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Dorcas Widows Project (90230)

Many widows in West Africa have little or no material and moral support after their husbands’ deaths. Often their in-laws want to take their children and sometimes even accuse them in the death of their husbands. Sometimes these mothers give in to the intense cultural pressures; other times they fight to keep their children.

The Dorcas Widow's project has stepped forward to provide spiritual, social, and physical support for these marginalized women.

The goal of the project is to provide capital in the form of micro-loans to widows to help them start small business. Each widow choses what she will do—pottery, vegetable gardening, breeding of animals such as goats, sheep and cows, or cereal banks. Some open stalls in the market to sell food or wares. Each widow attends a training seminar which gives her knowledge and tools to invest money and to earn the amounts she needs for living and her children’s education.

We hear touching stories from the widow beneficiaries who have proven to be skilled entrepreneurs. Many report that they are able to buy medecines for their children and send them to school. One widow reports enthusiastically, "I was able to buy a wife for my son!"

Today, two well-organized programs are thriving in Niger and Burkina Faso, with dreams to expand into Benin. The Burkina Faso project has given funds to about 300 widows and the Niger project to 30 widows.

Beginnings of the Project

In early 2006, SIM missionary Soula Isch began a speaking tour in Burkina Faso. There she spoke to hundreds of women who were eager to hear the Word of God. They often sat beneath handmade hangars in sweltering 40º C (104º F) temperatures. Soula asked if she might have a session with the widows, and was amazed by the numbers of widows present at every conference, and at the stories they shared. These widows felt lonely, and often had no means to care for their children. They were desperate for someone to come alongside and help. The Spirit of God spoke to Soula, herself a widow since the death of her husband, Jean Isch, in 1999, but the task seemed too great.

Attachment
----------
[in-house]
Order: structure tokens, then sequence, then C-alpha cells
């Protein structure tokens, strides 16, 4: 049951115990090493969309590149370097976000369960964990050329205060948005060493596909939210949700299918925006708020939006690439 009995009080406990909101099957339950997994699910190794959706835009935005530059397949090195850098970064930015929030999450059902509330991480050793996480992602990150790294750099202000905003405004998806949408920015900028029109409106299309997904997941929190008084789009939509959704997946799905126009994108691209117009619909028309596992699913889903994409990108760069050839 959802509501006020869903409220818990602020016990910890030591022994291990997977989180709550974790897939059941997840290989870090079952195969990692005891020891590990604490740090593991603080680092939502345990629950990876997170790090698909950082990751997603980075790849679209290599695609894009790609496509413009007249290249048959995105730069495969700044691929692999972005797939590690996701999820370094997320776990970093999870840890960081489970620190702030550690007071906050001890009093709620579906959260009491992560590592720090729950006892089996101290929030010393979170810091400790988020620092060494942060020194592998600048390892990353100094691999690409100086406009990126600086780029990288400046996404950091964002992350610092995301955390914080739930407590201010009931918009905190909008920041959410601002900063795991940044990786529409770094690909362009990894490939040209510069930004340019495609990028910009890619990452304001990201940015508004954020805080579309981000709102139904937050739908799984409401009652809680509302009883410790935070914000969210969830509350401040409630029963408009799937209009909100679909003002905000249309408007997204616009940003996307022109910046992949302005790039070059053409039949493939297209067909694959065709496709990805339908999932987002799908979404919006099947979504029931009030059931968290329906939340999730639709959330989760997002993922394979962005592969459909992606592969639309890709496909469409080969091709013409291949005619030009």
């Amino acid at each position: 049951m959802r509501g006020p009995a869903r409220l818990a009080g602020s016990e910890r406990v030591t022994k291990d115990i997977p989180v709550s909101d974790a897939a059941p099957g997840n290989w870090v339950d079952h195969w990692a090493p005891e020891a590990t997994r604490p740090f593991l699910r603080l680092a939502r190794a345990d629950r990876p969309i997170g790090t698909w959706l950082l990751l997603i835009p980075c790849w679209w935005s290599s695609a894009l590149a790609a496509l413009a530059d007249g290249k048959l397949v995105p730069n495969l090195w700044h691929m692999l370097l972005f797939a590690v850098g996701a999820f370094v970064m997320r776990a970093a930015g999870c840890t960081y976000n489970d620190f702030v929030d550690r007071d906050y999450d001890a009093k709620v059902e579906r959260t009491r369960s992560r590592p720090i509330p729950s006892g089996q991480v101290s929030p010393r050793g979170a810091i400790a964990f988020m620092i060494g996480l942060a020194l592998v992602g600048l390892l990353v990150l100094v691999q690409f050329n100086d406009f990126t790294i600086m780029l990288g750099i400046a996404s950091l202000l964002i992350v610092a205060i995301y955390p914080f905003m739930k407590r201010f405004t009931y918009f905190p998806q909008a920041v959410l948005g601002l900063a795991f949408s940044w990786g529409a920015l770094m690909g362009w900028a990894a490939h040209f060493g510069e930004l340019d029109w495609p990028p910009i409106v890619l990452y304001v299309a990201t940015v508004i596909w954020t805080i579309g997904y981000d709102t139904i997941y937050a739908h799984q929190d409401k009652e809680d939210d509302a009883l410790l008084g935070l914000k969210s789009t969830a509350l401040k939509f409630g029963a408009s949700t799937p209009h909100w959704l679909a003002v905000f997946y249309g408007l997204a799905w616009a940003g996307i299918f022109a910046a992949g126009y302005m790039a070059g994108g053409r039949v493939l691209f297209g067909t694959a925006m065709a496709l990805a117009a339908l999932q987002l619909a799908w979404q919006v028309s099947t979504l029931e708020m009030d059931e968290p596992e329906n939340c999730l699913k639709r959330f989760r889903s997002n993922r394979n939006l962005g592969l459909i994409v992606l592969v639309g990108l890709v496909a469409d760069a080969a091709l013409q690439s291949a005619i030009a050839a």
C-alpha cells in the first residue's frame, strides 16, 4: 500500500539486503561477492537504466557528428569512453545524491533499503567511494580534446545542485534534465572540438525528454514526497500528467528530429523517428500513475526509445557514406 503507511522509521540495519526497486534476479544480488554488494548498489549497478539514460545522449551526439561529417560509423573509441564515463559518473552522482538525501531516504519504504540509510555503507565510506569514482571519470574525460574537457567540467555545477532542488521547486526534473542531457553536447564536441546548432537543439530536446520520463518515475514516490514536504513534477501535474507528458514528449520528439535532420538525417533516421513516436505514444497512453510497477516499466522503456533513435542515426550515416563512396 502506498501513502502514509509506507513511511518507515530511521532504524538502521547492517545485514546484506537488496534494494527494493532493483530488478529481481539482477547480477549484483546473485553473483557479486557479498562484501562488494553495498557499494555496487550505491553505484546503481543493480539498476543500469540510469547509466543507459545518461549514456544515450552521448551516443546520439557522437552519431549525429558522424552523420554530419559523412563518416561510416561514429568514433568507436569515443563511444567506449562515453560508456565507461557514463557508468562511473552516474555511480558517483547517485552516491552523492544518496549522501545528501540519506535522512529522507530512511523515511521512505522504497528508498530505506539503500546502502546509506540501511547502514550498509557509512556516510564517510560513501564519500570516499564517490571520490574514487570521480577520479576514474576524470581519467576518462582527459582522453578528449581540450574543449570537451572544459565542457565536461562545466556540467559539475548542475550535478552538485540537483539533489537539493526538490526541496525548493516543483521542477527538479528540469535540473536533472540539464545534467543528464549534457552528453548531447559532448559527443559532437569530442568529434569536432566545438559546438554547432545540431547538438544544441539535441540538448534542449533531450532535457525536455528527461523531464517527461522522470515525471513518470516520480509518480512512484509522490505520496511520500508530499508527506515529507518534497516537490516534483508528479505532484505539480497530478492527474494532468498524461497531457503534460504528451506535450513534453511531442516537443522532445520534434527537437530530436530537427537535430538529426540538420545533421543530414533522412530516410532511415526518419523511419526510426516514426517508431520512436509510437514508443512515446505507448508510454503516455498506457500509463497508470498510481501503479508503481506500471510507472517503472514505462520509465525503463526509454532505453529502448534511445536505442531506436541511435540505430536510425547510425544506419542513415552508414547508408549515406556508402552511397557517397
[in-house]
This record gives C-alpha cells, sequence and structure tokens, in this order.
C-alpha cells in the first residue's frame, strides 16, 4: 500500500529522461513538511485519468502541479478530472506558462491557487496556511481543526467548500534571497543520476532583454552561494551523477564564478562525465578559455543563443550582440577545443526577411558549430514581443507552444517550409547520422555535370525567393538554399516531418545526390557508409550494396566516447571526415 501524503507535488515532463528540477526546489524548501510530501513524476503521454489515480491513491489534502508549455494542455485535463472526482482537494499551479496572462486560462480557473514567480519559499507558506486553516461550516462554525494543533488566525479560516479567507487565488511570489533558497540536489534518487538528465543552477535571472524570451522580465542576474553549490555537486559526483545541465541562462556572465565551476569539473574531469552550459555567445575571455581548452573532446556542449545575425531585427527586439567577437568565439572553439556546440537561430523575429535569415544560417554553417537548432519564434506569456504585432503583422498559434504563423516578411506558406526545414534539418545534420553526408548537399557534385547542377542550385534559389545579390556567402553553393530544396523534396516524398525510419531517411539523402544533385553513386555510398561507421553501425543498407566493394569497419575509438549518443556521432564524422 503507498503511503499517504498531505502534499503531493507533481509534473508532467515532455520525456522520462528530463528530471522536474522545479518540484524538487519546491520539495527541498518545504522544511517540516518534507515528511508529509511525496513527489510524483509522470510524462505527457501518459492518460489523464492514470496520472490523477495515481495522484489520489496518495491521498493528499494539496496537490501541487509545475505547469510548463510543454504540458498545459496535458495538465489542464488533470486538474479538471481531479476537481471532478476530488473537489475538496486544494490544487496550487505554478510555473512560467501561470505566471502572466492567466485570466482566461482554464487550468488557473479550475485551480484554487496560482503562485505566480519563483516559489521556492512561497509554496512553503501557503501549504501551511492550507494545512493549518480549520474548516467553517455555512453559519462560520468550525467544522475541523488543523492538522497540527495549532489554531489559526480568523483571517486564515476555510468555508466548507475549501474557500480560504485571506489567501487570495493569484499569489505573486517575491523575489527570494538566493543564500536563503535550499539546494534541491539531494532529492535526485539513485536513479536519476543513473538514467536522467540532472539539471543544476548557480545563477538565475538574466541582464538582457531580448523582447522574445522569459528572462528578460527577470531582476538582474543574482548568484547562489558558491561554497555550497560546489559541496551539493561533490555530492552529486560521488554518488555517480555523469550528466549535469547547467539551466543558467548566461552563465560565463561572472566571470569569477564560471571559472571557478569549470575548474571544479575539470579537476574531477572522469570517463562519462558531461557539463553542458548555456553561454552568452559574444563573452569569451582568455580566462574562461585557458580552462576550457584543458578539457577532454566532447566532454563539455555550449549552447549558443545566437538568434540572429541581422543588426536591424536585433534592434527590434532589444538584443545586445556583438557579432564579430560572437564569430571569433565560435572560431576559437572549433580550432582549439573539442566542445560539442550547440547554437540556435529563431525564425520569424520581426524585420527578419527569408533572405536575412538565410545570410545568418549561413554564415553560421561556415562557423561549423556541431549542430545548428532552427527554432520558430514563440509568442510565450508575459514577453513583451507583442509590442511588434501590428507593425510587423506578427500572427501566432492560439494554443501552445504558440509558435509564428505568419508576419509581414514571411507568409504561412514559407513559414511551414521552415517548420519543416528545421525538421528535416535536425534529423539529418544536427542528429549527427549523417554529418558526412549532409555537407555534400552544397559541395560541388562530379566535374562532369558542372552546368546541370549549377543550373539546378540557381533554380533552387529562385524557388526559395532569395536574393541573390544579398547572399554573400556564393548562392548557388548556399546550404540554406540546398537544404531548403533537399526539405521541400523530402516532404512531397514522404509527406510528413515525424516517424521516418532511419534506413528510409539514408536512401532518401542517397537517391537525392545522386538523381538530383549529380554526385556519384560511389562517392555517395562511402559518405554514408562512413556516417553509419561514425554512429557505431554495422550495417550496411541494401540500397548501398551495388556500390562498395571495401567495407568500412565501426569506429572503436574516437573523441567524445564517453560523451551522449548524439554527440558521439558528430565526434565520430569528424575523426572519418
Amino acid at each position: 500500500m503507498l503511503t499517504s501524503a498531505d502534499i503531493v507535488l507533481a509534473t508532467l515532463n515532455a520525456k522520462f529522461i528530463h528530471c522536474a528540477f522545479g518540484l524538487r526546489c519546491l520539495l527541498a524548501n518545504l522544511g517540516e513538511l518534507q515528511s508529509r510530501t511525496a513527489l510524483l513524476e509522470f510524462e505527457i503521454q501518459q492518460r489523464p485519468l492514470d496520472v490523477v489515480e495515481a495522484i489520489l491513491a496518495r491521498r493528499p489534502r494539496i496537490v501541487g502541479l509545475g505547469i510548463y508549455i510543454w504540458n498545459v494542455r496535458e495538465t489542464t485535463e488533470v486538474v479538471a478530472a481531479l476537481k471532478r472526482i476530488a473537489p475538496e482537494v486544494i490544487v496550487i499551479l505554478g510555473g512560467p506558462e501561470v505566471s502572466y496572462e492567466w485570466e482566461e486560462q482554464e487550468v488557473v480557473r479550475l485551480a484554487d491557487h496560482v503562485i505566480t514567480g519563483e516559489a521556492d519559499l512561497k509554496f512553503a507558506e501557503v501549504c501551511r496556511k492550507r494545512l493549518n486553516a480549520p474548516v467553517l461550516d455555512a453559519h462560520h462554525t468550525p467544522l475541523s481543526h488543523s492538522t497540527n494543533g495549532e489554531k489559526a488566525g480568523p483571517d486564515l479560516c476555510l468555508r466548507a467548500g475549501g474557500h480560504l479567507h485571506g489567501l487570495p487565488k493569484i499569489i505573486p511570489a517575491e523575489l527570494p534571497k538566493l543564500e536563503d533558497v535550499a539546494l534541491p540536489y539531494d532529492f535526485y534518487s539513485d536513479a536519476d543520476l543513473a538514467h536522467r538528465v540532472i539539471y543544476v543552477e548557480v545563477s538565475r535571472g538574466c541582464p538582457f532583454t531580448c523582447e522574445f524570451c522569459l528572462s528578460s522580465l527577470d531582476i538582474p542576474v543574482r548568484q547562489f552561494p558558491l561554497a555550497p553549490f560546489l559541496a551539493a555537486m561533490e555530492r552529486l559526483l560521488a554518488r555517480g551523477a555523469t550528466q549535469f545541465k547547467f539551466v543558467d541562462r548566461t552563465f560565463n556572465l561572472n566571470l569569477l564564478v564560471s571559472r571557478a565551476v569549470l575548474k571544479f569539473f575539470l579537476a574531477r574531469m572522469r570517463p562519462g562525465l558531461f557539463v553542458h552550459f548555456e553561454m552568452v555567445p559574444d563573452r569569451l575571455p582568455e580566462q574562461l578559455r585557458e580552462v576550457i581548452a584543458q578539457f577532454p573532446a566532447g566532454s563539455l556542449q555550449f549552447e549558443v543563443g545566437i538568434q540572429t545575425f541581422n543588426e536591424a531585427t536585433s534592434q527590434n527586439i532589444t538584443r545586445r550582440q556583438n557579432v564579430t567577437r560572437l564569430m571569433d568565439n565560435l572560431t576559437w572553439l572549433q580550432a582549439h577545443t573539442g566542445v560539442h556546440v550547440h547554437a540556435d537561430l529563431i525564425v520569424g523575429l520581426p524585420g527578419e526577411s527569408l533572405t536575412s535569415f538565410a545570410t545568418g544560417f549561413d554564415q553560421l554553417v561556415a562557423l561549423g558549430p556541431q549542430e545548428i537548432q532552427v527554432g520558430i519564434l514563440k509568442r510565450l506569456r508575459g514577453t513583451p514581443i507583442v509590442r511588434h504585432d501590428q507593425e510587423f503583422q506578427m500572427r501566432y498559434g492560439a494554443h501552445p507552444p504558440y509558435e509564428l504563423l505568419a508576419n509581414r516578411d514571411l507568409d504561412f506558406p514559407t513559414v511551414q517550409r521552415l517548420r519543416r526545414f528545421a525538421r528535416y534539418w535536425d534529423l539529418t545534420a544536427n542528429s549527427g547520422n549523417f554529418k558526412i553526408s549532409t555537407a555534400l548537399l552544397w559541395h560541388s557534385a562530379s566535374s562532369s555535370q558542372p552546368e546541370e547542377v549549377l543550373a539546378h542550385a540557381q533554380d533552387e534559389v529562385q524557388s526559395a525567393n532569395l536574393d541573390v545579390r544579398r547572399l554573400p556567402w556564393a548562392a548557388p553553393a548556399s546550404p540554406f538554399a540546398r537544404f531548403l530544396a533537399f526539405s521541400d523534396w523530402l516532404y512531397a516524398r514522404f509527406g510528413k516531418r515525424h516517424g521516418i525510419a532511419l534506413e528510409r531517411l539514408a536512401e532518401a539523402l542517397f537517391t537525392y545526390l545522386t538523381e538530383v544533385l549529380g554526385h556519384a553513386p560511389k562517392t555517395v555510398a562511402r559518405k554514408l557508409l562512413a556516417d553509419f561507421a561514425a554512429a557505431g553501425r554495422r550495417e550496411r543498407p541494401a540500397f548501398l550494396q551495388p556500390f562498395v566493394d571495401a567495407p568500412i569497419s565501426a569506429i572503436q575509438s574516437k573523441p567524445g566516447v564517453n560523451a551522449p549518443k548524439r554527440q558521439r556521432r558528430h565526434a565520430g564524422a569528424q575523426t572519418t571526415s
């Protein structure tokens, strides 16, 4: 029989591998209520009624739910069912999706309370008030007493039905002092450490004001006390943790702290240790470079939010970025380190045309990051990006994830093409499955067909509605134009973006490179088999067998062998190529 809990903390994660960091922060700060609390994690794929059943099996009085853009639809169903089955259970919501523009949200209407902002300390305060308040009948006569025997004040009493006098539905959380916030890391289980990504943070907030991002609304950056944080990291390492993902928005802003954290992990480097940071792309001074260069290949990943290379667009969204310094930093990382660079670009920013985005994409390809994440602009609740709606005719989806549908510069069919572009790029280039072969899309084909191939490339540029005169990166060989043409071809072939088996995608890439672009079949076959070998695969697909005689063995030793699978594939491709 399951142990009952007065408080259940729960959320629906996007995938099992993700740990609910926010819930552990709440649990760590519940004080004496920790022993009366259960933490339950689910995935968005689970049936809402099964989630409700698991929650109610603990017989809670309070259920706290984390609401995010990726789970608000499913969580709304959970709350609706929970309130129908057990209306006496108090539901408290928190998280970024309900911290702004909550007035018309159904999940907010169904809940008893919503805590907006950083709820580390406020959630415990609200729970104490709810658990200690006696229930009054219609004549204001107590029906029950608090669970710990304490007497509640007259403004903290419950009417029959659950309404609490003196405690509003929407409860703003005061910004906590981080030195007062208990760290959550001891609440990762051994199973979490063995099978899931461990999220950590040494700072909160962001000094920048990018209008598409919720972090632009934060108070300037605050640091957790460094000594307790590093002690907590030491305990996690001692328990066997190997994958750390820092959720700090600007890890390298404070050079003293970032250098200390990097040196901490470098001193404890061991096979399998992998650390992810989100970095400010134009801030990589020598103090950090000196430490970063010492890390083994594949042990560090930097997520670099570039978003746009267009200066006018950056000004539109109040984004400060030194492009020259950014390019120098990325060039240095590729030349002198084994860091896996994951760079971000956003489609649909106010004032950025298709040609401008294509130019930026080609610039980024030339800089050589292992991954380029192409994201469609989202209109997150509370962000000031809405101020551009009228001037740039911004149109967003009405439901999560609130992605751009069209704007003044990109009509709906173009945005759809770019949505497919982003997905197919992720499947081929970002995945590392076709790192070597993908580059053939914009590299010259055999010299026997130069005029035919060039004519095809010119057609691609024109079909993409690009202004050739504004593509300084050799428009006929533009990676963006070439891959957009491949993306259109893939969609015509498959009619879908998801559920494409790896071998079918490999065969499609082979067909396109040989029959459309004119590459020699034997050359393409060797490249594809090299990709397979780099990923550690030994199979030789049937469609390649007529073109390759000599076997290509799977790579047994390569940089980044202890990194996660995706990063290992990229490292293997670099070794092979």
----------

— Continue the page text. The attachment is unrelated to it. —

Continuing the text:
By the end of her final conference, Soula could no longer resist God’s voice pushing her to step out in faith. She asked the widows present to pray for her. "I wanted to become their ambassador, their voice!" she says. And with that, she made a promise to become an advocate for those who could not speak themselves. The Dorcas Widows project was born soon afterwards.

"The Dorcas project has given me new energy," says Soula, whose vocation of discipleship and conference speaking have made her well-loved by women across West Africa and in her home countries of Canada and Greece for the past five years. "I feel very challenged, but God has promised to provide for the widows and the orphans. He is faithful. A.B. Simpson said, 'God does not want great men and women, but he wants men and women who will dare to prove the greatness of their God.'"


  • for the business training and other support resources to be effective and easy to grasp
  • for Louise Ouoba, recently widowed, who manages the entire project in Burkina Faso!
  • for Mrs. Sibdou Douna, a pastor’s wife who visits and encourages widows in their homes in Burkina Faso and gives counsel to Mrs. Ouoba.
  • for plans about expanding into Benin
  • for the dream of a Dorcas Center in Niamey, Niger. Currently, a rented church building hosts seminars and other activities.
  • that the Lord would raise up a full-time missionary, perhaps a widow, to carry these programs forward in Niger and Burkina Faso
  • for enthusiastic women of God around the world to join these widows through prayer and financial capital

If you would like to partner with Soula and her teams in Niger and Burkina Faso to care for widows in practical ways through micro-loans and spiritual support, then we would love to hear from you today. Thank you!

Dorcas Widow Project update: March 2011



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